Remember those old Pentium systems from about ten years ago? You know, the ones that used COAST or Cache On A Stick modules to speed up system performance? Yep, back in the days before CPUs had masses of on-die cache, you could actually buy a PC that had no Level 2 cache whatsoever, while the high-end systems sported little memory modules that slotted into the motherboard, providing the much needed cache memory.
Well, with a feeling of dÃ©jÃ vu Intel is introducing Turbo Memory to the next generation Centrino Platform, which is essentially the same thing as COAST. Well not exactly the same thing, since the Core 2 Duo chip has up to 4MB of on-die cache already, so Turbo Memory is more like a Level 3 cache, of sorts.
Intel Turbo Memory is basically a chunk of NAND flash â€“ either 1GB or 512MB, depending on what the notebook manufacturer decides to implement. Turbo Memory will be made available as either a slot in module, or a chip kit that can be mounted directly onto the notebook motherboard. Obviously the latter is the cheaper option, but it means that the decision of which capacity to go with has to be made at the manufacturing process, whereas the module allows for flexibility for the reseller.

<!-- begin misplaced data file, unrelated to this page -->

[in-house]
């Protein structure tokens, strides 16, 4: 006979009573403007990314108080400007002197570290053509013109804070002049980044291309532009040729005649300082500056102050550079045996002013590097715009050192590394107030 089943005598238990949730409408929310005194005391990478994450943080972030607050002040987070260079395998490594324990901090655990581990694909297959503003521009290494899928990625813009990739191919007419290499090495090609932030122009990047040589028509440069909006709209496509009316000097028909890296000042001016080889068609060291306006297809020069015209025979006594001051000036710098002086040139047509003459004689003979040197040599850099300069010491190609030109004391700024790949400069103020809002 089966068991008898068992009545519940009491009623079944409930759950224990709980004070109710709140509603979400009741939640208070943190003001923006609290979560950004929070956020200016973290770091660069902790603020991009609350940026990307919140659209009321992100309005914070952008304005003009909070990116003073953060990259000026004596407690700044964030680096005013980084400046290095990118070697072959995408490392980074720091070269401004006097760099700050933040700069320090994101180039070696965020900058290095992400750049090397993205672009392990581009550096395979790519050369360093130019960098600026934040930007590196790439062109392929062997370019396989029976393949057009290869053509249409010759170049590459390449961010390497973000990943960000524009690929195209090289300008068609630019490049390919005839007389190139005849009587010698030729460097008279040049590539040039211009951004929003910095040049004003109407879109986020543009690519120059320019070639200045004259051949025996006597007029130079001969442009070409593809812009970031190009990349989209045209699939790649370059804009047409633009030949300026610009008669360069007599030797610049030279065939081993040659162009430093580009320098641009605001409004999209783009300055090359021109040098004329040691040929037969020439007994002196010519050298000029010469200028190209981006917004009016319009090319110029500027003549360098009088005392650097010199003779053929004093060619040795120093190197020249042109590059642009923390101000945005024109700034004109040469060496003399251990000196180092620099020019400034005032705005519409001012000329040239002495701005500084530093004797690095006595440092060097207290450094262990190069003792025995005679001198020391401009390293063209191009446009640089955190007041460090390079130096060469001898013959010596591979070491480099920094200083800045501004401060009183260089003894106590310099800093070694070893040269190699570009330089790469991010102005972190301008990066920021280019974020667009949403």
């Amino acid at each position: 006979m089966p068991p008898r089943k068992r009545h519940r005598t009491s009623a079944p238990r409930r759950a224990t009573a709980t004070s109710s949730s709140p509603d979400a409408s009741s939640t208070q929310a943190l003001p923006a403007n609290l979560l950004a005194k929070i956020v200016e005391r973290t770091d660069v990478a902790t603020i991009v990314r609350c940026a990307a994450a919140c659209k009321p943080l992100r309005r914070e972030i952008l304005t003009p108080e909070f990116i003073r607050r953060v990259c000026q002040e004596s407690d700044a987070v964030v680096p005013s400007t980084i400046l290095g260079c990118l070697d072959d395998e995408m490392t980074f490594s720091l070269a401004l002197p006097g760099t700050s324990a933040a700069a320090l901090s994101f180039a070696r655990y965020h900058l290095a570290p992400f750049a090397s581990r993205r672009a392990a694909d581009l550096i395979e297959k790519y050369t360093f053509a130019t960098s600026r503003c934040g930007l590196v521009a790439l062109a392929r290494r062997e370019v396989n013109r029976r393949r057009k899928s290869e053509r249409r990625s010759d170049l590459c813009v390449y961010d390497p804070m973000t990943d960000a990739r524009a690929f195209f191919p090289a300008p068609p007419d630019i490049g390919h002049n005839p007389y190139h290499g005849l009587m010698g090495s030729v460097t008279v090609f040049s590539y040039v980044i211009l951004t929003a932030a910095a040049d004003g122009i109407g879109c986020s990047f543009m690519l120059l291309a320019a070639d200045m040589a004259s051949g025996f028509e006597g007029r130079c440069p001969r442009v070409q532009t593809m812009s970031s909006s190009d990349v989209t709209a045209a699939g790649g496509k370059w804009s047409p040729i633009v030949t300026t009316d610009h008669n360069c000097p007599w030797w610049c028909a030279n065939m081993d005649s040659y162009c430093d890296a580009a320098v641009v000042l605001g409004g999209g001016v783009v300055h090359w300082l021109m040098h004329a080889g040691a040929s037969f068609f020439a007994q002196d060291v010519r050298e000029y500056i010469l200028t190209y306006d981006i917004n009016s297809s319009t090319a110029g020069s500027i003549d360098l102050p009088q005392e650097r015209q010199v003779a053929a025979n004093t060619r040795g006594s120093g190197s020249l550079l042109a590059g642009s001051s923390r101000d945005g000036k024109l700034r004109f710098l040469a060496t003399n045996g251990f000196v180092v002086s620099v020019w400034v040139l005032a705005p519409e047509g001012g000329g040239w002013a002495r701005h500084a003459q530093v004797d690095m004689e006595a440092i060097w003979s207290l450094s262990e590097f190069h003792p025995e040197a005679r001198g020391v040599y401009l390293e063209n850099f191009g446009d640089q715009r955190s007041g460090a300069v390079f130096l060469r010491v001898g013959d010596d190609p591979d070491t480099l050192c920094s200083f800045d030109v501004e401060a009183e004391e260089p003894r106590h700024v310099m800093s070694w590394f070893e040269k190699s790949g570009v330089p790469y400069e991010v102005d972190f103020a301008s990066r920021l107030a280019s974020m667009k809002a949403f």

As well as the Turbo Memory hardware, a driver is also necessary â€“ the driver also requires Intelâ€™s Matrix Storage Manager 7.0, which is part of the Mobile 965 Express chipset. Finally DFOROM software is needed to allow the Turbo Memory chips to be accessed at BIOS level â€“ this will allow boot up files to be stored there, thus reducing the boot time of the notebook.
The key benefit that Turbo Memory brings to the party is faster access times for your applications, both when opening them and working with them. By cutting back on the need to access the hard disk, youâ€™re not just reducing latency, in true Centrino style youâ€™re also reducing the amount battery drain.